Note: Review copy supplied by MVM Entertainment
Title: Kizumonogatari: Nekketsu
Anime Studio: Shaft
Publisher: MVM Entertainment
Genre: Vampire / Mystery / Supernatural
Released: August 5th, 2019
Length: 68 minutes
Extras: PV #1, Trailer, Long PV, Package CM #2 & #2
Koyomi Araragi was turned into a vampire by the legendary vampire, Kiss-shot Acerola-orion Heart-under-blade, and he needs to revive the weakened vampire back to her complete form to return to being human again. The only way for Koyomi to achieve his goal is to fight the three vampire hunters – Dramaturgy, Episode and Guillotinecutter.
I thoroughly enjoyed Kizumonogatari: Tekketsu, and have been eagerly awaiting the release of the second part of the trilogy. Having now watched it, what’s surprised me is that the film is in some ways more of the same, but in others, a complete flip of the first.
This balance is perhaps most prominent in the visuals. Overall, it’s the same stylized mix that made Tekketsu so special. The use of simplified character shading over the top of backdrops that are closer to photo-realism remains prevalent. Here, it’s aided by a lot of intentional tonal filters. Colour is used so effectively here that it really does a lot to add to the overall feel of scenes. The more brutal scenes are once again beautifully animated, with visceral imagery used at just the right time to create an impact. The same approach to using a mix of musical styles to punctuate the different scenes also remains intact; here, the OST does a great job with both the more comedic and eerie scenes.
The flip comes in the way that some things doesn’t seem to work so well. Previously, the low detail characters on top of high detail backdrops felt slightly uncomfortable but not somehow right. Here, there are moments where it moves beyond feeling like a homage to Ralph Bakshi’s 1983 animation Fire and Ice and becomes messy. This is most obvious towards the end when Koyomi and Hanekawa are running around in a field. When the characters sit on top of the backdrops, it’s fine, but when stood with the higher detail scenery covering part of their body, it highlighted the difference in style too much for me. In the same way, when Koyomi battled Episode, the choice of music was out of place for the brutal action going on on-screen. The same fight also features a repeated shot of Episode laughing that just came across as lazy given the number of times it was used.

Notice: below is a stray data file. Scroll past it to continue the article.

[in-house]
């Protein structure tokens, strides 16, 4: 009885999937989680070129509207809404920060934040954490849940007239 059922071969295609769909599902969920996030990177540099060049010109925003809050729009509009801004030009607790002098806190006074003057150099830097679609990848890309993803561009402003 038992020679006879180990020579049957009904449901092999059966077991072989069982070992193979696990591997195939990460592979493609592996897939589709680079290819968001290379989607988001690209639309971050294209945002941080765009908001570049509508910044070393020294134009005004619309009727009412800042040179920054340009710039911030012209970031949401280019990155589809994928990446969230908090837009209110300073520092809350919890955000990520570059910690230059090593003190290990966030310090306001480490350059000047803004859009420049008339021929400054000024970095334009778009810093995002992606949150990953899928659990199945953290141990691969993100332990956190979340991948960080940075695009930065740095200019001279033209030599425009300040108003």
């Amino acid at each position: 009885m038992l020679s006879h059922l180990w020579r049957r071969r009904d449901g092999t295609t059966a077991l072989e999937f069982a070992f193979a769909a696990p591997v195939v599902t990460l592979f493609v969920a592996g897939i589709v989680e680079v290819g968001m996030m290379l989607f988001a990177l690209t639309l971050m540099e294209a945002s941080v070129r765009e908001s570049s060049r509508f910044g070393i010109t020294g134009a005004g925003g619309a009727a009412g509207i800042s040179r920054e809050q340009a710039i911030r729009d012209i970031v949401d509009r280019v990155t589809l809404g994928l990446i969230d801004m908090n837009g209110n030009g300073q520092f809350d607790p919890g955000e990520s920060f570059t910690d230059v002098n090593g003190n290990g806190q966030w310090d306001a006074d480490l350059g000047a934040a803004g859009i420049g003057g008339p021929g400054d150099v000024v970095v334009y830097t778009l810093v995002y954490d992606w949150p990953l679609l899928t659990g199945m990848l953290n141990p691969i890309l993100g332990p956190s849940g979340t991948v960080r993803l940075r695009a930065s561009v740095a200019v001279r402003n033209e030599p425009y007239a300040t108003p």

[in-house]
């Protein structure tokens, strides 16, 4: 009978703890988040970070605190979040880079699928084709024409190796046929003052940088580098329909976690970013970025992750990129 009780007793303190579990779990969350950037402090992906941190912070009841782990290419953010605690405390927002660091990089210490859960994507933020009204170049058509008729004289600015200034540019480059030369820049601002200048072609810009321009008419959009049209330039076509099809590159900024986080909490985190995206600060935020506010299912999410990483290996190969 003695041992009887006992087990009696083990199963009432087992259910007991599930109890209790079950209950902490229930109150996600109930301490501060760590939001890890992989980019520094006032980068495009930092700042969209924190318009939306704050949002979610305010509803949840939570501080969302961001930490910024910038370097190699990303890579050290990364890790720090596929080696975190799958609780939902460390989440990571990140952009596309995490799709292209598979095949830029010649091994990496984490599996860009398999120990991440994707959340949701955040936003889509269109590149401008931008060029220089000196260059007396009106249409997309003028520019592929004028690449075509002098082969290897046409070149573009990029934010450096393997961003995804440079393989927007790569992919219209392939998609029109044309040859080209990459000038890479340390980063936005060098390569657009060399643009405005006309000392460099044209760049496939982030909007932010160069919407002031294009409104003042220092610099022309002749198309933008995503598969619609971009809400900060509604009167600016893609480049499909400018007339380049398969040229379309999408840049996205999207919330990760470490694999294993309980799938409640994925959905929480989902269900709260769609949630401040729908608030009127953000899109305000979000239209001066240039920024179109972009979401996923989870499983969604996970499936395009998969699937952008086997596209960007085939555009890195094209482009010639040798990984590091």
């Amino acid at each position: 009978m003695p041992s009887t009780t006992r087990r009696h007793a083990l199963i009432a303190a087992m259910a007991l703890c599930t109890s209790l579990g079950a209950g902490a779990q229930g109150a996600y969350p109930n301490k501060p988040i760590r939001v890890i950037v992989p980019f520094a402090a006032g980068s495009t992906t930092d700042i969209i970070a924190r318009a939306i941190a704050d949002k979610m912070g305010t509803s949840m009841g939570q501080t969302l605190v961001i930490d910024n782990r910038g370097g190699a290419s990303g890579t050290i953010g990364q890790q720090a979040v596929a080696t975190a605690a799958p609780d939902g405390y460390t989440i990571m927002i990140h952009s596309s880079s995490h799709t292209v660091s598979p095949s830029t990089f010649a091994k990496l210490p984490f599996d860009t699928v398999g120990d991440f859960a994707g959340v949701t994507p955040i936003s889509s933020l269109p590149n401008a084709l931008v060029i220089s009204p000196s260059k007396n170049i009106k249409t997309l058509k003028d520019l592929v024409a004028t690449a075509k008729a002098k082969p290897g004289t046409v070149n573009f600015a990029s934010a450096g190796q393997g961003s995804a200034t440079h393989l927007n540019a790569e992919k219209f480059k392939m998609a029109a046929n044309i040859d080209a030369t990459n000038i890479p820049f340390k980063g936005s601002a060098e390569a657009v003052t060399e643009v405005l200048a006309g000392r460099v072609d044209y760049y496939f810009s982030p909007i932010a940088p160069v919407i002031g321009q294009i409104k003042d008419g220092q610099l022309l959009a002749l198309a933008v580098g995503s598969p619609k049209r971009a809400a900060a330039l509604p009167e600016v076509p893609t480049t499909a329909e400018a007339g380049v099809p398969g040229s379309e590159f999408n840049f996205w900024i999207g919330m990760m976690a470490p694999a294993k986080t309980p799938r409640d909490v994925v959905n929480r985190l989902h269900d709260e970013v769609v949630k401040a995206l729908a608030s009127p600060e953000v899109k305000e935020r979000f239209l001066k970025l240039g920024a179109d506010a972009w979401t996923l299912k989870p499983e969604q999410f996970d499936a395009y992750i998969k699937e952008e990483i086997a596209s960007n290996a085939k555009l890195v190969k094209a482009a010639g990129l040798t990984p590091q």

All that being said, the thing things the film does well it does really well. The story itself is engrossing and balances three relationships for our protagonist Koyomi: Kiss-Shot, Hanekawa, and his own nature as a monster. His reactions around Hanekawa are endearing at times, and the intertwined tales with Kiss-Shot and his nature are wonderful. To top it all off, Meme Oshino’s appearance this time around really help move the individual arcs forward.
The shift towards a more action-focused approach also works well. The fights each give Koyomi an opportunity to learn more about himself and what his vampiric state entails. They each feel genuinely dangerous for the hero too, and offer plenty of striking visuals to take in.
Another shift in tone is that the film ups the fan service levels from Tekketsu. If you want more anime physics for Hanekawa, more panty shots, and her actually physically removing her panties, you’re in luck. If it’s not your sort of thing, you’ll still want to sit through it, simply because the brunt of the release is fine.
Overall, this felt a step below the quality of the first film, but not so much that it’s unenjoyable. Truth be told, Kizumonogatari: Nekketsu is another healthy dose of stylized storytelling that balances characters and violence well. This is an easy 3.75 out of 5 for me.
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